In the car

Americans spend a great deal of time in cars, and if someone smokes there, the toxins can build up quickly. Again, this can be especially harmful to children.

In response to this fact, the US Environmental Protection Agency has been working to encourage people to make their cars, as well as their homes, smoke-free. Some states and cities even have laws that ban smoking in the car if carrying passengers under a certain age or weight. And many facilities such as city buildings, malls, schools, colleges, and hospitals ban smoking on their grounds, including their parking lots.

What about lingering smoking odors?

There’s no research in the medical literature as of yet showing that lingering cigarette odors cause cancer in people. Research does show that particles from secondhand tobacco smoke can settle into dust and onto surfaces and remain there long after the smoke is gone. Some studies suggest the particles can last for months. Even though it’s no longer in the form of smoke, some researchers call this thirdhand smoke or residual tobacco smoke.

Tobacco smoke residue is still being studied. Particles that settle out from tobacco smoke can combine with gases in the air to form cancer-causing compounds that aren’t found in the fresh smoke. NNK and PAHs (polycyclic aromatic hydrocarbons), carcinogens that are known to cause lung cancer, have been found in dust samples taken from the homes of smokers. Research has also shown that thirdhand smoke can damage the DNA of human cells in cell cultures.

Though yet unknown, the cancer-causing effects of smoke residue would likely be small compared with direct exposure to SHS. Still, the compounds may be stirred up and inhaled with other house dust, and may also be absorbed through the skin or accidentally taken in through the mouth. This is why any risk the compounds pose may be larger for babies and children who play on the floor and often put things in their mouths.

More recent research has shown that these compounds that settle into fabrics can be removed by normal washing.

No actual cancer risk has been measured at this time, but the health risks of smoke residue are an active area of research.

What can be done about secondhand smoke?

Local, state, and federal authorities can enact public policies to protect people from secondhand smoke (SHS) and protect children from tobacco-related diseases and addiction. Because there are no safe levels of SHS, it’s important that any such policies be as strong as possible, and that they do not prevent action at other levels of government.

Many US local and state governments, and even federal governments in some other countries, have decided that protecting the health of employees and others in public places is of the utmost importance. Many have passed clean indoor air laws. Although the laws vary from place to place, they are becoming more common. Detailed information on smoking restrictions in each state is available from the American Lung Association.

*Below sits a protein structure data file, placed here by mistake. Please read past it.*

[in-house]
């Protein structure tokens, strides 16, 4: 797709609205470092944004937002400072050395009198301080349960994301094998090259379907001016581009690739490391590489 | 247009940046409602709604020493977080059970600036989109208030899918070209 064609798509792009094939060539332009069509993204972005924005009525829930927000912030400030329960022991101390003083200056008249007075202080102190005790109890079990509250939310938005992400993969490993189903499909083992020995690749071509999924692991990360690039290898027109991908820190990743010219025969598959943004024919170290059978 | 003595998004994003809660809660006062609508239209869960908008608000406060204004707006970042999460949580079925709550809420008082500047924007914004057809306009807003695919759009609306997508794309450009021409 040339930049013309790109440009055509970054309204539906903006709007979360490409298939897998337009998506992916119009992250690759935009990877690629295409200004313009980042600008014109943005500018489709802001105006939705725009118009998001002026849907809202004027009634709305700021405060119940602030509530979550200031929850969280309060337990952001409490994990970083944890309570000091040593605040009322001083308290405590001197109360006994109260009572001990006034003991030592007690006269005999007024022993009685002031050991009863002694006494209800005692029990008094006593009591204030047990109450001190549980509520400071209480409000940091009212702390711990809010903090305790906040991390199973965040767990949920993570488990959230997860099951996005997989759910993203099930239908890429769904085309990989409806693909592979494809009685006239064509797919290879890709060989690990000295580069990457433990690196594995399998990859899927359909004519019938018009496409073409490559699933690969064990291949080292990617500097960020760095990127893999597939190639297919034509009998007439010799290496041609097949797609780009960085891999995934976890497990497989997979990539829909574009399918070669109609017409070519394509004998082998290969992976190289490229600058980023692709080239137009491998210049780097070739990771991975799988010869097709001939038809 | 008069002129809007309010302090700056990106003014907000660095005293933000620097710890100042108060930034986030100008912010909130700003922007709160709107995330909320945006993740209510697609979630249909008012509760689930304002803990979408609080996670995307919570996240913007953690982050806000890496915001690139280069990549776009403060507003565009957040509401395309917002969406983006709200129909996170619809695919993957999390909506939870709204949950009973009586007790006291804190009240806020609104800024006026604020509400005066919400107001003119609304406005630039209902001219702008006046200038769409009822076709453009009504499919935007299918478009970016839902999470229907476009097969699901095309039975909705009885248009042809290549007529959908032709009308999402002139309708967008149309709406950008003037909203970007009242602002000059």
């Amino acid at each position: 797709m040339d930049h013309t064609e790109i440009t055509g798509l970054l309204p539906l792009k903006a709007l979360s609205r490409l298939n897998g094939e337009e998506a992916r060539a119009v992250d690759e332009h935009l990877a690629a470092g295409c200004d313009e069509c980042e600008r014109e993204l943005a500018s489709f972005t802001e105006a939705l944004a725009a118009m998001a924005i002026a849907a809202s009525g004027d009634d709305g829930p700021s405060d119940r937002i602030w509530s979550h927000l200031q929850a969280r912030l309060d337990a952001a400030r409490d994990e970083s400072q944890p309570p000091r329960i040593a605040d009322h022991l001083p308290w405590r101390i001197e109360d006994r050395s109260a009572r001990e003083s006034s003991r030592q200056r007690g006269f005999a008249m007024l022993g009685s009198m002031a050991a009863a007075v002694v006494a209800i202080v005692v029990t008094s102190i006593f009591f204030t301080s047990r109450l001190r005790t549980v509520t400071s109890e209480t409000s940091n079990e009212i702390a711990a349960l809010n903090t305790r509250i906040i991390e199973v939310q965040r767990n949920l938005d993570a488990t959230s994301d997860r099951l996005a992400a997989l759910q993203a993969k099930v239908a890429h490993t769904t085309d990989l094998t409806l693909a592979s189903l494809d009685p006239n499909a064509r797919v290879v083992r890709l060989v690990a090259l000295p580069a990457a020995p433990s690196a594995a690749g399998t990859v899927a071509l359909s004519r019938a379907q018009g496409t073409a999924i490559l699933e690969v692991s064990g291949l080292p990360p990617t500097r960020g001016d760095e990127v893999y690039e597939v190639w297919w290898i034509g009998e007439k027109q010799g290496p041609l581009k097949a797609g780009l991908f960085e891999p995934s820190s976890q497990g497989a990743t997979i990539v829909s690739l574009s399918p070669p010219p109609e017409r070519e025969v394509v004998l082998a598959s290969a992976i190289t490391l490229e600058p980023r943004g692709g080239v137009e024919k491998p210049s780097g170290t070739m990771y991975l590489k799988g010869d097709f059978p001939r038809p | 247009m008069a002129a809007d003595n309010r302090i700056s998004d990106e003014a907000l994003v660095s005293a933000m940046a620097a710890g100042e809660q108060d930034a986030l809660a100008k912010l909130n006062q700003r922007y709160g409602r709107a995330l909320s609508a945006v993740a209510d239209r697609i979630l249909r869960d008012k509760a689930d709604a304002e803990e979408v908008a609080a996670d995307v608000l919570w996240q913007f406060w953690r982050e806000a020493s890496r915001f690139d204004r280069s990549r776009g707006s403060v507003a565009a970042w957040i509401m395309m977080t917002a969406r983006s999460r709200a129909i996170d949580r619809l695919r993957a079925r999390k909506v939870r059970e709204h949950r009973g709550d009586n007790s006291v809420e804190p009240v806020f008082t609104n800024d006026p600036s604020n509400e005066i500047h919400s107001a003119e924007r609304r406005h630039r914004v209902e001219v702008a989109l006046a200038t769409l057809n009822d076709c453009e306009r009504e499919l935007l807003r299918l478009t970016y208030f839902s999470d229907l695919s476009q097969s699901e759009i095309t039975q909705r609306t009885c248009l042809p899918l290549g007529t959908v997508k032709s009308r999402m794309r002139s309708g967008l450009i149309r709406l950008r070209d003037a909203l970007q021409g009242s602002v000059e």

You don’t have to wait for the government to act. Even if you smoke, you can decide to make your home and car smoke-free. This makes breathing safer and more enjoyable for children, other family, and guests.

To learn more

More from your American Cancer Society

Here is more information you might find helpful. You also can order them free from our toll-free number, 1-800-227-2345, or read them on our website, www.cancer.org.

Questions About Smoking, Tobacco, and Health (also in Spanish)

Guide to Quitting Smoking (also in Spanish)

Smoking in the Workplace

Other organizations*

Along with the American Cancer Society, other sources of information and support include:

Environmental Protection Agency (EPA)
Phone number: 1-202-272-0167
Website: www.epa.gov/smokefree.

American Lung Association
Toll-free number: 1-800-586-4872
Website: www.lungusa.org

    Has printed quit materials, some in Spanish; also has details on state-specific tobacco/smoking control laws and policies at www.lungusa2.org/slati/.

Centers for Disease Control and Prevention
Office on Smoking and Health

Toll-free number: 1-800-232-4636 (1-800-CDC-INFO)
TTY: 1-888-232-6348
Website: www.cdc.gov/tobacco/basic_information/secondhand_smoke/index.htm
CDC main website: www.cdc.gov

    Offers answers to tobacco-related health questions, a lot of information on tobacco, smoking, and secondhand smoke, plus tools and resources for taking action against SHS

National Cancer Institute
Toll-free number: 1-800-422-6237 (1-800-4-CANCER)
TTY: 1-800-332-8615
Free tobacco line: 1-877-448-7848
Website: www.cancer.gov
Direct tobacco website: www.smokefree.gov

    Has quitting information, a cessation guide, and counseling via toll-free tobacco line as well as information on smoking by state and information about SHS

*Inclusion on this list does not imply endorsement by the American Cancer Society.

No matter who you are, we can help. Contact us anytime, day or night, for information and support. Call us at 1-800-227-2345 or visit www.cancer.org.


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Last Medical Review: 12/22/2014
Last Revised: 03/05/2015